World Bank Proposes Including Anti-graft Lessons in Poor Countries' Education Curricula

Banners displayed during the International Corruption Hunters Alliance at the World Bank headquarters in Washington, D.C. The agency wants developing countries to be given a manual on addressing corruption. Photo by: World Bank / CC BY-NC-ND

The World Bank wants developing countries to be given a manual on addressing corruption as well as to integrate anti-graft lessons into the curricula of schools in some of the world’s poorest countries.

“We want to develop a practical manual that the authorities can use, and a curriculum for school children,” the Guardian quotes Leonard McCarthy, the bank’s anti-graft head. “You need to find a way to work on the DNA, the psyche of people – you need to reach them at a very early stage. You learn all sorts of other stuff before you get to university.”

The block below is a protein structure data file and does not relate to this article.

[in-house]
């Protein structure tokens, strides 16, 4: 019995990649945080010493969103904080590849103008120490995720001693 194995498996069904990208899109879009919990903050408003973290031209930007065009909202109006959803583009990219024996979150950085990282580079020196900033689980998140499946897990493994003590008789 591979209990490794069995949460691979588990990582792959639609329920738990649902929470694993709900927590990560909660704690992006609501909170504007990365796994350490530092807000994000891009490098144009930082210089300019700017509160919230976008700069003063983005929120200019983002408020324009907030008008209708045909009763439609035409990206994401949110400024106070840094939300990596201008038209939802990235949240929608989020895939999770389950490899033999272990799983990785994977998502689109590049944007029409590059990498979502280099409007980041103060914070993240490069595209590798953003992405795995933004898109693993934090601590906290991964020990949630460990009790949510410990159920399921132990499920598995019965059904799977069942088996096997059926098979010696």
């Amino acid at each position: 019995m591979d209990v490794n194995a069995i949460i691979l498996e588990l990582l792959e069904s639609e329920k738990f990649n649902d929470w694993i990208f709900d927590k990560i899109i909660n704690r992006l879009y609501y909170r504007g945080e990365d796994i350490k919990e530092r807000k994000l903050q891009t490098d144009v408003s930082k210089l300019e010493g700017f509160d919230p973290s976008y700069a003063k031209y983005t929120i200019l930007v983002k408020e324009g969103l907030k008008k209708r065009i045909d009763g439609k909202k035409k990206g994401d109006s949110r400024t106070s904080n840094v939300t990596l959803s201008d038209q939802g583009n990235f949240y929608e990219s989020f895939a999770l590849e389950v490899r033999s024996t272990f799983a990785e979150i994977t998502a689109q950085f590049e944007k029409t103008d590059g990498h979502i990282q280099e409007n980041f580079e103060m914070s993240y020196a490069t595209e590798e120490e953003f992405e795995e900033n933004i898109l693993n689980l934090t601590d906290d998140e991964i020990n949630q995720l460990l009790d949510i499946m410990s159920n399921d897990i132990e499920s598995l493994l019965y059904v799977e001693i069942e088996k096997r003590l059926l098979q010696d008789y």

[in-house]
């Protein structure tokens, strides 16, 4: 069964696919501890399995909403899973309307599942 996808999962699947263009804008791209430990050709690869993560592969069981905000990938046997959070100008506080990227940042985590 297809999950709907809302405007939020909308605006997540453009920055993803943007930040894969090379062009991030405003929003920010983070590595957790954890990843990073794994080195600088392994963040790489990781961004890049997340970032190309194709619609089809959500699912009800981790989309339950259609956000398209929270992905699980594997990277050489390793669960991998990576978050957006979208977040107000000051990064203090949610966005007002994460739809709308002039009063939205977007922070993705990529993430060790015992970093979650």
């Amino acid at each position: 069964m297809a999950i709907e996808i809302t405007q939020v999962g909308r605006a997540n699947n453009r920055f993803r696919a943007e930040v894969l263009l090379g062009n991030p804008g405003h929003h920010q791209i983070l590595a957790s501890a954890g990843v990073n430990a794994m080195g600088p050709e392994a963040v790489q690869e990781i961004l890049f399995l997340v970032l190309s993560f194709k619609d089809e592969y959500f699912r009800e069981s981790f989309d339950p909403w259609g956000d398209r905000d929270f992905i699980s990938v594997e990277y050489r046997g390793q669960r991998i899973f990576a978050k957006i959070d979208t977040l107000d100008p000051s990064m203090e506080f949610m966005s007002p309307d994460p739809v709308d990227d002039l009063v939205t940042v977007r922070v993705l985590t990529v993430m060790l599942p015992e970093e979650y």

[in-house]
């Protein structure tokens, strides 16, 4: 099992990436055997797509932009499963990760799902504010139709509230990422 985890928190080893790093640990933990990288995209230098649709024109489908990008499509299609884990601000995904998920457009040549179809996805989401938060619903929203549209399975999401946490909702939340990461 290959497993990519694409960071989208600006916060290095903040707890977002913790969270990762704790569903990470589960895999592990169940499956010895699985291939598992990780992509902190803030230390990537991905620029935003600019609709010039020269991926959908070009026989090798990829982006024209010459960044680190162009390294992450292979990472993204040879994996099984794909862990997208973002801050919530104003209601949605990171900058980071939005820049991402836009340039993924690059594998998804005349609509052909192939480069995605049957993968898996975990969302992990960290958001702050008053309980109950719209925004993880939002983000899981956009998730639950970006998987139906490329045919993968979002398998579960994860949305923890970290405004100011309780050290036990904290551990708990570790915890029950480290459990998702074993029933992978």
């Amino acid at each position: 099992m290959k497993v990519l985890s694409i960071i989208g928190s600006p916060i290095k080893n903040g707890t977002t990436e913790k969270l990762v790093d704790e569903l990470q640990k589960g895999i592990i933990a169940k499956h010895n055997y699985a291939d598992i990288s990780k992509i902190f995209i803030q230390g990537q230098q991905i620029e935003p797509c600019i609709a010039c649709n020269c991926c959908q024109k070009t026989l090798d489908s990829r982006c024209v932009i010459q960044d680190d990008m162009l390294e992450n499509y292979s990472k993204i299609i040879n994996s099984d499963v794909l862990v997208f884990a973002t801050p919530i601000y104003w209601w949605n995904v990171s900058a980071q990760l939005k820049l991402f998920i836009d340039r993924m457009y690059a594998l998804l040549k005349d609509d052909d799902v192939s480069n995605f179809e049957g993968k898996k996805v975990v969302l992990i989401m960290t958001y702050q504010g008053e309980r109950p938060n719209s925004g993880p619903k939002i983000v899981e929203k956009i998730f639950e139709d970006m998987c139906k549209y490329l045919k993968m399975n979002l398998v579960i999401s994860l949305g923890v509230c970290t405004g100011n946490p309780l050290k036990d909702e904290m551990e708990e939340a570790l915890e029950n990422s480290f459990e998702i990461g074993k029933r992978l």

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About the author

  • Ivy Mungcal

    As former senior staff writer, Ivy Mungcal contributed to several Devex publications. Her focus is on breaking news, and in particular on global aid reform and trends in the United States, Europe, the Caribbean, and the Americas. Before joining Devex in 2009, Ivy produced specialized content for U.S. and U.K.-based business websites.